Everything You Should Know About HSE ACOP L8

Health and Safety Executive provides guidance to understand the legal responsibilities, explanation of specific requirements in the law, technical information and references to further sources of information to help comply with legal duties.

Approved Codes of Practice (ACOPs) describe preferred or recommended methods that that form an essential framework to support the promotion of regulatory compliance.

Businesses following this advice will be doing enough to comply with the law in respect of those specific matters on which the Code gives advice.

This article will specifically focus on the legal status of the ACOP L8 and HSG274 which deal with the control of Legionella bacteria and Legionnaires’ disease.

Failure to comply with these guidelines could pose a risk to people’s health; should this occur a lack of compliance will be used as evidence of negligence.

What is ACOP L8?

Approved Code of Practice L8 (Fourth edition, 2013) offers practical advice and specific guidance for those with responsibility for the control of legionella in water systems.

ACOP L8 is aimed at duty holders, including employers, those in control of premises and those with health and safety responsibilities for others, to help them comply with their legal duties in relation to legionella.

These duties include identifying and assessing sources of risk, preparing a programme to prevent or control those risks; implementing, managing and monitoring the precautions, keeping records of those precautions and appointing a competent manager (the responsible person) to be responsible for others.

The primary focus of ACOP L8 covers the following important areas:

In November 2013 the HSE released the Fourth Edition of the Approved Code of Practice L8. The fourth edition simplified the text and removed the technical guidance, which is now published separately as HSG274. The ACOP L8 can be downloaded for free from HSE’s website.

HSG274 Guidance

The ACOP L8 is supported by the Health & Safety Executive’s HSG274, “Legionnaires’ disease: Technical guidance” document which provides additional guidance covering the operation and management of the following risk systems, evaporative cooling systems, hot and cold water systems, and other risk systems.

HSG274 is split into three distinct parts as follows:

Part 1: The control of legionella bacteria in evaporative cooling systems

Part 2: The control of legionella bacteria in hot and cold water systems

Part 3: The control of legionella bacteria in other risk systems

The guidance gives practical advice on the legal requirements of the Health and Safety at Work etc Act 1974, the Control of Substances Hazardous to Health Regulations 2002 concerning the risk from exposure to legionella and guidance on compliance with the relevant parts of the Management of Health and Safety at Work Regulations 1999.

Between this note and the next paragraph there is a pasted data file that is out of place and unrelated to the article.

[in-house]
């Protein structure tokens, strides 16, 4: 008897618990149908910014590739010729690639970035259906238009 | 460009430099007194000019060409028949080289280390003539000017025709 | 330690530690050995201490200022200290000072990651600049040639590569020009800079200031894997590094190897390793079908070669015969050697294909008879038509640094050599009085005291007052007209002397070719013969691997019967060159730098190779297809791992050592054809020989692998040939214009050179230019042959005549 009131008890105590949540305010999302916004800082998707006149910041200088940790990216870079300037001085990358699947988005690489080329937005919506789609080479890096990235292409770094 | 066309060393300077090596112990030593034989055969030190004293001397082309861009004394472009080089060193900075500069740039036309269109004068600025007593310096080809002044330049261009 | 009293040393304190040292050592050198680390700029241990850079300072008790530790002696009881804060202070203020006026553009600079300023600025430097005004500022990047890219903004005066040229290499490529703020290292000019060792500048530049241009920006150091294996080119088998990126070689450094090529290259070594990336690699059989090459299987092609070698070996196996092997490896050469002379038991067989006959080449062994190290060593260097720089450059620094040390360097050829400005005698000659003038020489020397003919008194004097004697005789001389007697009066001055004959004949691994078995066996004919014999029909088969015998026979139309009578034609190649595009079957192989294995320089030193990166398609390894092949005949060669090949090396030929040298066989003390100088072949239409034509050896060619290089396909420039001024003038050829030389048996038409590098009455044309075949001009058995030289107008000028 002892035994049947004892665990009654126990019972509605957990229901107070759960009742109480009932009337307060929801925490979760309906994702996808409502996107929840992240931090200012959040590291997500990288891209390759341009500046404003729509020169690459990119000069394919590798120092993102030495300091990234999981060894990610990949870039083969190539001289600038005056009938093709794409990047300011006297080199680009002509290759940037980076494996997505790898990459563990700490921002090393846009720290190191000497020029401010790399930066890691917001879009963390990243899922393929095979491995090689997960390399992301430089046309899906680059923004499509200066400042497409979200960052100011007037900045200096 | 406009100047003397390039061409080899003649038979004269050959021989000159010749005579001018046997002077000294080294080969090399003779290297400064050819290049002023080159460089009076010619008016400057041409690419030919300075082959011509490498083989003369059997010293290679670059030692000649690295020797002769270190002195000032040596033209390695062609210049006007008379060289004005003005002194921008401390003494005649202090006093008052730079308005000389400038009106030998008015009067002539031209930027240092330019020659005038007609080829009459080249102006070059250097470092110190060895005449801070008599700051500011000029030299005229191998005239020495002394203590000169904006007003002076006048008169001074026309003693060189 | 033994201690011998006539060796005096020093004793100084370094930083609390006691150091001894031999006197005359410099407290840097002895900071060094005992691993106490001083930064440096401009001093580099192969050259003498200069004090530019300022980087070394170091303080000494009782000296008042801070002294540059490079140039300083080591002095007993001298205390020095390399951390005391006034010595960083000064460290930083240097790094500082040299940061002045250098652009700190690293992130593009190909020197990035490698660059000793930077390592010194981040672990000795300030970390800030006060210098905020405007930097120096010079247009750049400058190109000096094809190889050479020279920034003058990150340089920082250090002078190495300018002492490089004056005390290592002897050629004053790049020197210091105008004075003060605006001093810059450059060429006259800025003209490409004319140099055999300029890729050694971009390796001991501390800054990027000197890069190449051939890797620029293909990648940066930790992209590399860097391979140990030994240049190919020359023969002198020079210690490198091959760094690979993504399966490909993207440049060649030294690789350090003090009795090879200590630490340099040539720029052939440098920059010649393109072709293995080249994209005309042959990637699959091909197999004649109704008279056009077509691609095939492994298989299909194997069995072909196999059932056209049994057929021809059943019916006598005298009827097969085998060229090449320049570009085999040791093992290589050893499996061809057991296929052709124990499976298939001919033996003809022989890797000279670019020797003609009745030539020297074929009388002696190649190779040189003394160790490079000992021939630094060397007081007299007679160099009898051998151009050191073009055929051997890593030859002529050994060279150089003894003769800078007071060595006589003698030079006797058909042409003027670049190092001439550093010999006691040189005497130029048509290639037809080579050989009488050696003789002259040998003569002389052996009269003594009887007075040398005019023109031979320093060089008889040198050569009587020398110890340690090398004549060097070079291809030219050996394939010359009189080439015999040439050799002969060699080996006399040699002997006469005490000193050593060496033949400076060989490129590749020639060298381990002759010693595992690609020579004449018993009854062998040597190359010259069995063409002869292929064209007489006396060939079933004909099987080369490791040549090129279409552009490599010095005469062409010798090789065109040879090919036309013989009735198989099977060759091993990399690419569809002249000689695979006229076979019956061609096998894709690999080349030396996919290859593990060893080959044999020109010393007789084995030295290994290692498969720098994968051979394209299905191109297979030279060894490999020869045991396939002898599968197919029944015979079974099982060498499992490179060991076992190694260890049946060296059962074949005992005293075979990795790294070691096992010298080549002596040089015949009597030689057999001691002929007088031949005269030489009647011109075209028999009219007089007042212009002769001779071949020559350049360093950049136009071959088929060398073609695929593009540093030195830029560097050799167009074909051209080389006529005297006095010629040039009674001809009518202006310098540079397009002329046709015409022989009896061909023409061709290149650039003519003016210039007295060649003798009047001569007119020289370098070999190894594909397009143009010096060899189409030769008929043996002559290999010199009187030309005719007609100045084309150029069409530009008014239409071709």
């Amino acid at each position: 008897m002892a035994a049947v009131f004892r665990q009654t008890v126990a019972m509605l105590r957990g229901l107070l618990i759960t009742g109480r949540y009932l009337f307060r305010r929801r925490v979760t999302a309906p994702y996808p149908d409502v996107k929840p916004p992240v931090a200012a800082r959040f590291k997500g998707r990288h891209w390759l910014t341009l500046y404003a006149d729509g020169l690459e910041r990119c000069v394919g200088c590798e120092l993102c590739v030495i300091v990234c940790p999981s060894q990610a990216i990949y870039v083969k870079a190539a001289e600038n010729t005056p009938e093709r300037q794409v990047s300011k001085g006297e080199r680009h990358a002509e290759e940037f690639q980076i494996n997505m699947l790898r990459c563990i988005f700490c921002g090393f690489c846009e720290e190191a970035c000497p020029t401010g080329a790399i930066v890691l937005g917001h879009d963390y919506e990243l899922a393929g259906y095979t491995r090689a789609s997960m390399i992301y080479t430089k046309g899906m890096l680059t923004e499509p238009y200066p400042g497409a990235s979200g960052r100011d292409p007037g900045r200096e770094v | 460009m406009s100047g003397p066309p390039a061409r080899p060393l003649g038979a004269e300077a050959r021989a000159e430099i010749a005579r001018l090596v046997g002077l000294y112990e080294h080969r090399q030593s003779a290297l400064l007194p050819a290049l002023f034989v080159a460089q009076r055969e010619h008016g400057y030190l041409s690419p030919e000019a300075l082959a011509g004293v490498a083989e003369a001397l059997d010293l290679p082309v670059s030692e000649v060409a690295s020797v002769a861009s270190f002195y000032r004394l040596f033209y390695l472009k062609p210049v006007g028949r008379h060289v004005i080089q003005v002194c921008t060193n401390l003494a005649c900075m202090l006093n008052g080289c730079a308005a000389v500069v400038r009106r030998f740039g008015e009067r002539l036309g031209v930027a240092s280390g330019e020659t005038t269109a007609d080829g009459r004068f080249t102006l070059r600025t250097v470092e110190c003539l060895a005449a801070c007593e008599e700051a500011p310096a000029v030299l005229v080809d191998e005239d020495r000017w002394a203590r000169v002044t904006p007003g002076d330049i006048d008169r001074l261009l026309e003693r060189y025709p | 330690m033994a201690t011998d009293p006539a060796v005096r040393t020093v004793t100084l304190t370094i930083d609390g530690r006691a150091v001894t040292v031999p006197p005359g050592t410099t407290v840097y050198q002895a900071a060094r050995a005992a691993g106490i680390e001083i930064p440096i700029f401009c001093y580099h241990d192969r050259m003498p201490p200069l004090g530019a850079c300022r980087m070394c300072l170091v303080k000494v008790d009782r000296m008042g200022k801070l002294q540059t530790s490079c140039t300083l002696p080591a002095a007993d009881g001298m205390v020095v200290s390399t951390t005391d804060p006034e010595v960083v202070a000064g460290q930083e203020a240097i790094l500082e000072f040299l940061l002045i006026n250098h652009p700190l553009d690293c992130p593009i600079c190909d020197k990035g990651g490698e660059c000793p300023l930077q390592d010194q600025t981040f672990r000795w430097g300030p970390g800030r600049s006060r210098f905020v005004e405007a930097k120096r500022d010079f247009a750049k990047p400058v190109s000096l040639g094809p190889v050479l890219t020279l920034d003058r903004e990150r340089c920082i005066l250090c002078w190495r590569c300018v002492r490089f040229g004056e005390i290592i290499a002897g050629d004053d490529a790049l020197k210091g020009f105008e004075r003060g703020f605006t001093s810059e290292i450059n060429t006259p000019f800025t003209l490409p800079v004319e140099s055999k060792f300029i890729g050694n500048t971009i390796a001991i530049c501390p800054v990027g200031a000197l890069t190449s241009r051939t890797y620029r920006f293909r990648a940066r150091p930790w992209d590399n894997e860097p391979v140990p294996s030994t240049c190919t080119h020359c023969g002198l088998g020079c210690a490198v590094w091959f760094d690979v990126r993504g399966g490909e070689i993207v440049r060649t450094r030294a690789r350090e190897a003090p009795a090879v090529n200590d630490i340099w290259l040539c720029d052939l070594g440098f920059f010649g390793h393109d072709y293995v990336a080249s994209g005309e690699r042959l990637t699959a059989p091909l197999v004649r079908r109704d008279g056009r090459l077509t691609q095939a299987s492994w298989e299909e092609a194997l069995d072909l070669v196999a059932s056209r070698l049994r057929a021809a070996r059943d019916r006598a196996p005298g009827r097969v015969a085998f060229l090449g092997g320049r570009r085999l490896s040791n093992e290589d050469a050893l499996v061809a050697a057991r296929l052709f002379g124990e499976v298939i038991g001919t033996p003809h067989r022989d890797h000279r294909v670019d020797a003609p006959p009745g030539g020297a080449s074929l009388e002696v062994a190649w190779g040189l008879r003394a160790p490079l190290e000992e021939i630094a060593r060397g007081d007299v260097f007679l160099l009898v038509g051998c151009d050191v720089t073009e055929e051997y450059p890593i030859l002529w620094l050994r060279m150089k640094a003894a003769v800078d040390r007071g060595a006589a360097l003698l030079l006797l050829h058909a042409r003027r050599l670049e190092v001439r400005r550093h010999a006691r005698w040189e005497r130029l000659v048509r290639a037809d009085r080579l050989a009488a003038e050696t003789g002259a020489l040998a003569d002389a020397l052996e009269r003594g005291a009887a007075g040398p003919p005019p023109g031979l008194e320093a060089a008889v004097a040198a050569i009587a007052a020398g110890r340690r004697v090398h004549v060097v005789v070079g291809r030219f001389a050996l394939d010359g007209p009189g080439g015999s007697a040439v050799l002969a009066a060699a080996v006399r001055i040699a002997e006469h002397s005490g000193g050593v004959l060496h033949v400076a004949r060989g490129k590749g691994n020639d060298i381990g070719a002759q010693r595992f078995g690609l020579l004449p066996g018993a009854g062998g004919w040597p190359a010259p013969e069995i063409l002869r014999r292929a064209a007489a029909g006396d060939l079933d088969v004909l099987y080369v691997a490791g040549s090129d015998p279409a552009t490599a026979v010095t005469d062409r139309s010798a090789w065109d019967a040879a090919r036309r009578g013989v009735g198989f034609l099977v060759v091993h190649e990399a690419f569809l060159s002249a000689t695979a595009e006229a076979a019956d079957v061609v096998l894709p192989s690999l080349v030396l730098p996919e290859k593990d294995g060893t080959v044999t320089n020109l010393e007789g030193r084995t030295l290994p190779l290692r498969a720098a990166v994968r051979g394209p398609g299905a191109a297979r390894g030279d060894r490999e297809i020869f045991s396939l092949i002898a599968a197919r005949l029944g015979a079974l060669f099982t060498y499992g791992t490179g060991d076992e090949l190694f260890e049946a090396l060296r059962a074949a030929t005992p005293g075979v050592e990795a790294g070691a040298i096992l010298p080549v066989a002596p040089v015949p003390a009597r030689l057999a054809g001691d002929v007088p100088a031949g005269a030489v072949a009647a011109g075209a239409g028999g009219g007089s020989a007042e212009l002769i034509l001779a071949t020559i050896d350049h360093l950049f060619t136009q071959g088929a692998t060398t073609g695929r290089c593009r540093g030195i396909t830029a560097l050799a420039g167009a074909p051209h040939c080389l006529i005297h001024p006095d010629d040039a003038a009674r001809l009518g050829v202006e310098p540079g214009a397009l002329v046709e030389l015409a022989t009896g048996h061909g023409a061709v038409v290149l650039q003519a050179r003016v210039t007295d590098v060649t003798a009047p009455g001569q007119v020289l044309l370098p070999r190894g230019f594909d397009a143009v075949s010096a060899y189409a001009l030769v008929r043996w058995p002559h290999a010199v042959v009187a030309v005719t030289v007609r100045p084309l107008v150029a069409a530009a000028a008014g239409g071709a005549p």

The technical guidance was separated from the ACOP L8 and split into three parts to avoid confusion and to prevent measures being misapplied as some providers who were not technically competent were, for example, applying measures designed for cooling systems to hot & cold-water systems and vice versa

The guidance given in HSG274 is not compulsory unless specifically stated, and you are free to take other action.

However, if you do follow the guidance you will normally be doing enough to comply with the law. Health and safety inspectors may refer to this guidance when they inspect your premises.

Legal Importance of ACOP L8

Legionnaires’ disease is an uncommon, severe type of pneumonia caused by Legionella bacteria, often requiring intensive care treatment in hospital. Legionellosis can be fatal and death can occur in approximately 1 in 10 of otherwise healthy people.

The bacteria can become a health concern when they grow and spread in human-made building water systems like cooling towers, hot water tanks, certain plumbing systems especially showers, spa pools, decorative fountains, sprinklers and nebulisers.

It’s important to understand that the ACOP L8 has a special legal status which means that if you’re prosecuted for a breach of health and safety law, and it’s shown that you didn’t follow the ACOP, you’ll need to prove that you have complied with the law in some other way, or you could be in trouble.

The ACOP L8 document has two main types of information – the code itself, which has legal status and is in bold type and additional guidance which is in normal type. Any relevant regulations are displayed at the start of a section, displayed in italic. In addition, there are colour-coded panels in the left margin, allowing you to see clearly which parts have legal status – the ACOP – and which parts are just helpful guidance.

Whilst it is not compulsory, and you could take other action to ensure you have legionella under control, following the guidance in the code will normally be enough to comply with the law.

Is Your Business Compliant with ACOP L8 & HSG274?

It is a moral and ethical responsibility of businesses, organizations, and landlords to provide safe water and take all precautions to prevent staff, visitors, tenants, and the general public from contacting potentially fatal disease.

Failure to manage the risks associated with legionella is a breach of health and safety law.

Our teams of water safety specialists support those responsible for the control of waterborne pathogens including Legionella bacteria, helping them to protect people and meet their health and safety obligations in this specialist area.

Water Treatment Ireland Ltd delivers a range of legionella management solutions to mitigate the risk of a legionella outbreak.  

Talk to our team of consultants for more information.